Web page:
Symud i'r prif gynnwys
Cuddio Rhestr Erthyglau

1 erthygl ar y dudalen hon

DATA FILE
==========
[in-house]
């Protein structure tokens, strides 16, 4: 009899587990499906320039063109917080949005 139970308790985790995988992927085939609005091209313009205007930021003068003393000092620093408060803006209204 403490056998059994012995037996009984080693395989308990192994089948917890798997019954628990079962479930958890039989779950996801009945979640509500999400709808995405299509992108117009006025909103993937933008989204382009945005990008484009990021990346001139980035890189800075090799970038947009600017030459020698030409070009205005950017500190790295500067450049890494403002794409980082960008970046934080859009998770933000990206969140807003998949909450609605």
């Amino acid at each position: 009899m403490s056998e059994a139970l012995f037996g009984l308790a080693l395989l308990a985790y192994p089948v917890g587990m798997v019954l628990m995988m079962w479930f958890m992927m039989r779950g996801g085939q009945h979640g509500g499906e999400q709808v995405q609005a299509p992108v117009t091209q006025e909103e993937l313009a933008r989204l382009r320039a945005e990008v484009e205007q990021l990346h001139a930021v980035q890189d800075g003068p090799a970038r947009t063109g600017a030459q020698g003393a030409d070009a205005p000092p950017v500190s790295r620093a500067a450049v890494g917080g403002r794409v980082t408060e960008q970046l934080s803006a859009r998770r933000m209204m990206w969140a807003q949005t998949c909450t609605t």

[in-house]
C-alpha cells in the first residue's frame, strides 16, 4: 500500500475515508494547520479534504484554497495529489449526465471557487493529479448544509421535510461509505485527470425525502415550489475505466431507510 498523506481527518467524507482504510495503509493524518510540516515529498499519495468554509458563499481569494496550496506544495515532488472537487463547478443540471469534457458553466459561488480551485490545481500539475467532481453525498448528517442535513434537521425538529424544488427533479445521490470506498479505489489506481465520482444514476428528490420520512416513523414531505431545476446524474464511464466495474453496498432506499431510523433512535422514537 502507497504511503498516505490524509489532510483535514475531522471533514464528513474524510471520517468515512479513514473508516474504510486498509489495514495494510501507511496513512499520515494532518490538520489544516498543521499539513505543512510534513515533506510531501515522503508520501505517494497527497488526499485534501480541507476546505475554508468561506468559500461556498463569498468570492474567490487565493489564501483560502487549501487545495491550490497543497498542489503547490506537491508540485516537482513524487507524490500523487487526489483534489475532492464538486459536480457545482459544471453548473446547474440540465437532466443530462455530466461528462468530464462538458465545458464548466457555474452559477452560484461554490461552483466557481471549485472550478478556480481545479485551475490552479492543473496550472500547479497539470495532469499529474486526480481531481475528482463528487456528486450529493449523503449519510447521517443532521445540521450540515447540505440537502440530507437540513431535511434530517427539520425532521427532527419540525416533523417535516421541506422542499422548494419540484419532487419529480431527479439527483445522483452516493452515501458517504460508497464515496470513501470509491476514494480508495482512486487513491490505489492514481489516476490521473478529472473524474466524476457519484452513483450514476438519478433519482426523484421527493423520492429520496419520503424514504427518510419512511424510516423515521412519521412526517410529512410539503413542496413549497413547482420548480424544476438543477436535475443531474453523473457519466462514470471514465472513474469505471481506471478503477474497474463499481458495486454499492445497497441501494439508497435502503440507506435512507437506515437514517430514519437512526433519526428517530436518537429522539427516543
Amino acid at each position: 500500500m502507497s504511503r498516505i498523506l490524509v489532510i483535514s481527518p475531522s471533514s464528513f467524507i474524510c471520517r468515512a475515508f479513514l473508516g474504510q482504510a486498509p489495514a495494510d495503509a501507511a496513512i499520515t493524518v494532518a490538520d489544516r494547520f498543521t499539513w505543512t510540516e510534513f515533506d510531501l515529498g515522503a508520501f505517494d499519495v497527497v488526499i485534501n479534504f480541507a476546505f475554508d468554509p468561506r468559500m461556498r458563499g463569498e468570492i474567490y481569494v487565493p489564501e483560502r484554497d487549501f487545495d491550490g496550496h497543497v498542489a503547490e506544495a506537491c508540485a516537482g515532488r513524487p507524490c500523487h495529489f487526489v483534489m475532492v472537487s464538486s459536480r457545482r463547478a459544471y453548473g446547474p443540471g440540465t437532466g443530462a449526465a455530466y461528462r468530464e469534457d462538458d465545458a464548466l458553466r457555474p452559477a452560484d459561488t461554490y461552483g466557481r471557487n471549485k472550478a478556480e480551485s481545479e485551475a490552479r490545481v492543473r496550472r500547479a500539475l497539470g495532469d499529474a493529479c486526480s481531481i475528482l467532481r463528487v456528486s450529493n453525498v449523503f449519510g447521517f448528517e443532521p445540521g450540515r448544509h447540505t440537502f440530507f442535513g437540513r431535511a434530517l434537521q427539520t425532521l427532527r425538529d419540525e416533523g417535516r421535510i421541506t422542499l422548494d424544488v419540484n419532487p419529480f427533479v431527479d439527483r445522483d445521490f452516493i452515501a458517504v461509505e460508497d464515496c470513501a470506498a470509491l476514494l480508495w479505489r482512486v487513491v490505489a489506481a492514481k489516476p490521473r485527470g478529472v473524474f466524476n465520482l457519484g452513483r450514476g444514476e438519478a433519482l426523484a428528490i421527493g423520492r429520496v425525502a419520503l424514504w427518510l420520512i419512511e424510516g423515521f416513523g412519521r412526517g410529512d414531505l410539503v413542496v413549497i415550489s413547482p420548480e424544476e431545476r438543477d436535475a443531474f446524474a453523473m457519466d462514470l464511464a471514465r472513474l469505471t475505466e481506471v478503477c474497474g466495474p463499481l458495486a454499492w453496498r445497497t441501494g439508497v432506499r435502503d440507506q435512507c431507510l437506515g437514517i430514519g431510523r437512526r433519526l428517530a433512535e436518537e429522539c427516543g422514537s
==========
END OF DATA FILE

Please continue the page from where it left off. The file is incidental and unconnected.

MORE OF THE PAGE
I IN LOVELY WALES. V.—LLANGOLLEN AND THE VALLEY OF THE DEE. AMONG the charming valleys in Wales there is none that possesses more fascinating beauty than the Valley of the Dee, otherwise called the Vale of Llangollen, that well known town being situated near the centre of it. This valley runs from Chirk, in the east, to Corwen, on the west, LLANGOLLEN. along the north side of the Berwyn range, whilst Another range of lofty hills guards it on the side Opposite. The slopes on both sides are covered with trees and foliage of great variety and exquisite colour, and the almost innumerable curves and promontories afford fresh points of ¡Ie.w and most agreeable surprises constantly. t is not so open as the Valley of the Mawddach, are the great mountains continually before eyes of the pedestrian as they are when he walks from Barmouth to Dolgelley. But for the °ne who loves sylvan beauty and delights in j^bling along river banks or along shaded lanes ^.ere is nothing anywhere to surpass the beautiful aje of Llangollen. John Ruskin knew it well, ^nd writing in Fors Clavigira" in September, 76, he says that he journeyed here past some the loveliest brook and glen scenery in the orld." Another great English poet and lover art, Sir Theodore Martin, and his distinguished e> Helen Faucit, fell so much in love with the ace that they made it their home many years §°> and Bryntysilio has become known to °usands of reiders and pilgrims. No wonder set S° many tired brains come year after year to k repose and renewal of energy in this garden nature. History seems to have entered into an alliance with nature to make Llangollen a place of absorbing interest. Who has not heard of the Ladies of Plasnewydd ? They "were two queer old souls who, when they were young, vowed, as violently attached ladies do vow, for celibacy and a cottage. They were Irish, and fled from matrimony as from a pestilence, and found in Llangollen a haven of rest, where they lived for more than half a century, and where their remains now repose in the churchyard. Their names were Lady Eleanor Butler and Miss Ponsonby." This is how Mathews the elder describes them as he saw them in the Oswestry Theatre: —As they are seated there is not one point to dis- tinguish them from men the dressing and powdering of the hair their well-starched neck-cloths; the upper parts of their habits, which they always wear, even at a dinner party, made precisely like men's coats; and regular beaver black hats. They looked exactly like two re- spectable superannuated old clergymen." Both lived to a good old age, Lady Butler dying in 1829 at the age of 99, and Miss POllsonby two years later at the age of 76. Plasnewydd since then has been converted into a museum of curiosities. About half a mile from the town stand the ruins of Castell Dinas Bran," asso- ciated with which are so many traditions. Why will the English persist in calling it "Crow's Castle"? It is true, the bran is the Welsh for crow, but it is also true that there was an old Welsh prince of the name of Bran, and the castle was his. The correct English rendering would be the Castle of the City of Bran." It stands between 1,000 and 1,100 feet above the sea, and 700 to 800 feet above Llan- gollen. It is impossible to decide how old it is, but it was inhabited in the 13th century by Gruffydd ap Madog Maelor, son of Madog ap Gruffydd Maelor, who founded Valle Crucis Abbey, where both father and son are buried. Its destruction took place sometime before the middle of the 16th century. The most famous inhabitant of Castell Dinas Bran, however, was Myfanwy Vychan-the Lady of Llangollen par excellence-who dwelt there in the 14th century. Myfanwy was beloved by a poet, Hywel ap Einion Hygliw, but, like the majority of poets, he was poor, and the course of their true love did not run too smooth. Ceiriog has made the courtship of Hywel and Myfanwy the subject of a love poem that will live as long as Welsh literature exists. About two miles from the town, but in another direction, stands the ruin of the renowned Abbey mentioned above, "Mvnachlog Glyn y Groes." It is situated in a lovely and sequestered glen- the "Glen of the Cross" probably taking that name from a very ancient'inscribed cross, the remains of which stand in a field close by. The Abbey is reckoned to have been built about the year 1200, and consequently is amongst the earliest spe imens of pure Gothic to be found in Britain. The foundation was well endowed, and the monks managed to get possession of the livings of Chi k, Ruabon, and other paces in addition. Those monks seem to have possessed the good things of th:s world in fa;r abundance, for a bard of the 14th century eulogises two of them because they had four courses a day, served on bright silver dishes, and they drank claret." But evil days came before long. Henry the Eighth routed the monks of Glyn y Groes out of their fat repose. Many inscribed stones VALLE CRUCIS ABBEY. I